Quantcast
Share This:

Latest News

Why Jimi Hendrix's Popularity Never Wanes

Posted by on September 13, 2018 at 9:51 am

Ask any metalhead who their favorite guitarist is and you’re sure to get a plethora of answers. Amongst the James Hetfields, Zakk Wyldes, Dimebag Darrells, and Fredrik Thordendals, one name will constantly rise to the top. Jimi Hendrix and the music he created in his short career delighted those lucky enough to hear it first hand and continues to excite both aficionados of the heavy and just about everyone else for that matter.

Hendrix had bags of style – both on the stage and off it. His chops are instantly recognizable and in terms of musicianship, he goes unmatched for many even today. In fact, he has been consistently celebrated for what he brought to the worlds of pop and rock music during his brief time in the limelight and beyond it. He picked up countless awards since he first exploded onto the British rock scene in the 1960s and even after his death he continues to be recognized as one of, if not the, most important guitarists of all time.

So, what’s the secret of Hendrix’s success? Why does his popularity never seem to die?

He Didn’t Just Play the Songs

Hendrix is a true pioneer of the sonic wizardry that we mostly take for granted these days. He took what many considered at the time to be inaudible noise and turned it into something all his own. A perusal of his back catalogue shows a control over his instrument that was way ahead of its time. He could make the guitar scream, wail, cry, and croon – often all in the same song.

Not only had Hendrix complete control over how his guitar fed back through his amplifiers, he was also one of the first to use guitar effects to give his work even more character and flavor. His use of the wah pedal is so legendary that renowned gear manufacturer Jim Dunlop paid homage to it with a signature wah model. Also prominent in Jimi’s arsenal of audio enhancers were octave pedals, fuzz boxes, and expression pedals. The Voodoo Child’s use of these then cutting-edge devices helped to create a sound that remains completely unique.

He Looked the Part

It isn’t just Jimi’s sonic presence that continues to turn generation after generation onto the Seattle-born superstar. His wardrobe oozes that eclectic 60s style that he became a poster boy for. Tassels, the most garish of jackets, typically women’s clothing, and the velvet cowboy hat; Hendrix could pull it all off.

He had a look all his own. A look that screamed, “you’re about to be experienced.” Even his guitar stood out. The now-legendary white Stratocaster was played upside down to suit Jimi’s natural left-handedness. This guy clearly wasn’t one of his peers jamming along on a Danelectro hanging at nipple height.

Of course, his style alone isn’t enough to ensure an enduring popularity. However, combined with his virtuosity on his instrument and stories of heroic intakes of LSD, you know you’re in full-fledged rock star territory.

He Died Young

As crushing as it must have been to hear of Hendrix’s premature passing for fans at the time, the fact that he died in his twenties only makes his legend stronger. Would young fans get turned onto the Hendrix sound if he was still trotting out the occasional “Crosstown Traffic” amongst a slew of hits he’d released that year?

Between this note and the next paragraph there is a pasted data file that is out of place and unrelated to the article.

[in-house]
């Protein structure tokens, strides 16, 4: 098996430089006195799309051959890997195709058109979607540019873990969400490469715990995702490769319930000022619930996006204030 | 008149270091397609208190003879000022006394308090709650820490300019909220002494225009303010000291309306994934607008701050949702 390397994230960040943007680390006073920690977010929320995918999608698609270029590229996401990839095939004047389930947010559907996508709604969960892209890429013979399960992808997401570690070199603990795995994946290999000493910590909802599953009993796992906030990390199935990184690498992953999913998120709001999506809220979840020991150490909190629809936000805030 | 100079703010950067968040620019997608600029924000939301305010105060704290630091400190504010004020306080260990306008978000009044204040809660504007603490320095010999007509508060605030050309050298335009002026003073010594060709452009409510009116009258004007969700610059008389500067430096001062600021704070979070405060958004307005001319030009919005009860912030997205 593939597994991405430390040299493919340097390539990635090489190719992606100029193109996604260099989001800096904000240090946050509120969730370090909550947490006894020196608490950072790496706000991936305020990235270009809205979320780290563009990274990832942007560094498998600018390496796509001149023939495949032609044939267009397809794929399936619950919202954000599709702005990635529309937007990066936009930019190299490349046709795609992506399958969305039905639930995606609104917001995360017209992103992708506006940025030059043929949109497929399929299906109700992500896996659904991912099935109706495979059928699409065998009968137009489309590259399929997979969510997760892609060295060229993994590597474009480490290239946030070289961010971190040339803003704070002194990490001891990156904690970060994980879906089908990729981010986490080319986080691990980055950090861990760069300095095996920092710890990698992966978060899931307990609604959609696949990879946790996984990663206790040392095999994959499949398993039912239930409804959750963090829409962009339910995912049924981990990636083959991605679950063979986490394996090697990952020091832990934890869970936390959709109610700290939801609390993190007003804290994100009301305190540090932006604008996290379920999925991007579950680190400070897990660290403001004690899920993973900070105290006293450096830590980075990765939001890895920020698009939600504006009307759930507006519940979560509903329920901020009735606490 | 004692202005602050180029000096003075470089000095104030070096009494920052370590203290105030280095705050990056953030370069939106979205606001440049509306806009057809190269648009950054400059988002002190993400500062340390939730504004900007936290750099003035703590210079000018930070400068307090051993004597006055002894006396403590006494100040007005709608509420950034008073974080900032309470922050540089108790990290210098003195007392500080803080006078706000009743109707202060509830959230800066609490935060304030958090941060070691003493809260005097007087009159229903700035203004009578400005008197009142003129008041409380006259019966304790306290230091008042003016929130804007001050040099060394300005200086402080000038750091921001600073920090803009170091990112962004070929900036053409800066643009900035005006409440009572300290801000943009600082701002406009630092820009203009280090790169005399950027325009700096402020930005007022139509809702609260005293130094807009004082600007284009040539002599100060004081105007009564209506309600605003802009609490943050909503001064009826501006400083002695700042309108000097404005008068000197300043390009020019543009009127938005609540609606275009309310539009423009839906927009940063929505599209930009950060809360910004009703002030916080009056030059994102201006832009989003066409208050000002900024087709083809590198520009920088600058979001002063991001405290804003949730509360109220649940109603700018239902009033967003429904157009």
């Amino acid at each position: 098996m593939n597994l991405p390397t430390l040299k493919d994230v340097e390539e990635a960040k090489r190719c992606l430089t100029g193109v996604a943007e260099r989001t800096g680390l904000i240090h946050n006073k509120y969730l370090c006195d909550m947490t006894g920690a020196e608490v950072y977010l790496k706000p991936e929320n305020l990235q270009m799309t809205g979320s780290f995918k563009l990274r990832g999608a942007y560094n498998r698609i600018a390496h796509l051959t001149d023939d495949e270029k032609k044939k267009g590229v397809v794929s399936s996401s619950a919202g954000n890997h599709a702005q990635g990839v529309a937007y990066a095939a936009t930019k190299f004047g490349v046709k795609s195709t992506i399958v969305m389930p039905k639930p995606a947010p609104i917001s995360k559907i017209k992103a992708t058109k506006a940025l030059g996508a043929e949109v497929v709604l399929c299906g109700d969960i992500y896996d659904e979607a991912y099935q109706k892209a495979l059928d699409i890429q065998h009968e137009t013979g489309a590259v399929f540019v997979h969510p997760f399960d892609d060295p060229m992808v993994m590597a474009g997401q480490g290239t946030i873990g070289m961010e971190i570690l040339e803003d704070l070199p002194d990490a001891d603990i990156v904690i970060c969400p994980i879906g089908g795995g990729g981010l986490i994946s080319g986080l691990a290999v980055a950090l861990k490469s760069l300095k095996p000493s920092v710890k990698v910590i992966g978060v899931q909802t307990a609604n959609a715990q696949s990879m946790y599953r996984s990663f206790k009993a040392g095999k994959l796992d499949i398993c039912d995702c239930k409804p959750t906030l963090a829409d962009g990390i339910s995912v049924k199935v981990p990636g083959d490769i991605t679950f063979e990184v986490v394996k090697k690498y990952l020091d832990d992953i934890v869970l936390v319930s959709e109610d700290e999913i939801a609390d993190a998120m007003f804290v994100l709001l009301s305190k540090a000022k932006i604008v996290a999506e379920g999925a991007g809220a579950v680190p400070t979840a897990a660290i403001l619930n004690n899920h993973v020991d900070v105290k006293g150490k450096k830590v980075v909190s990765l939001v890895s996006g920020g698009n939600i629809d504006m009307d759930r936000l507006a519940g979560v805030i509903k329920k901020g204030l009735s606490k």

Whilst it’s impossible to say for certain, it seems improbable. Sure, the occasional legend of the 1960s sound still draws younger fans – think Bob Dylan – but even they don’t command quite the same legacy as Hendrix does today. There’s nothing to say that Jimi would still be able to represent the same sense of wild rebellion that draws younger fans to his music more than 30 years on. That said, it is highly likely that the boy could still shred – even at the age of eighty-something.

A Legendary Performer

Not only did Jimi have the wardrobe and the latest gadgets on his side, he was also a captivating performer. He’d pull the same guitar trickery that today makes the average pub jammer look like the biggest try-hard going. However, when he did them, they’d pretty much never been seen before.

Hendrix would shred with his teeth, play behind his head, and caress his axe in an almost sexual fashion. Jimi even set fire to his guitars on occasion – a stunt that even left him hospitalized.

His Songs Were Fantastic

Above all else, Hendrix’s legacy is down to his ability as a writer. All the performance, fashion, and technique in the world wouldn’t have kept him consistently popular all these years if his songs were not absolute crackers.

Essentially, many of his most famous jams are tarted up blues with a smattering of rock and roll in there. Lyrically, they were embellished with figurative language that would allow the listener to create their own meaning behind the words and thus form a powerful emotional attachment to the music.

The likes of “Little Wing”, “Wind Cries Mary”, and “Voodoo Child” are chocked full of lines that, combined with their author’s endlessly creative musicianship, form the perfect soundscape to lose yourself entirely in. His ability to craft an image with his sounds was so great that he was able to entirely reinvent one of the legendary Bob Dylan’s songs into something many argue is the only cover version better than the original.

With the above factors combined, it’s not hard to see why Jimi Hendrix has remained consistently popular in the 38 years since his death. Hendrix merchandise still adorns the walls and torsos of college students across the land and almost everyone the slightest bit interested in great music can name a handful of his tracks. Hell, there is even a game based on his music. It’s unlikely that the world will ever see another performer quite like Hendrix and that’s alright – his legend lives on in hearts of all those who have been drawn to his music over the decades since his passing.

COMMENTS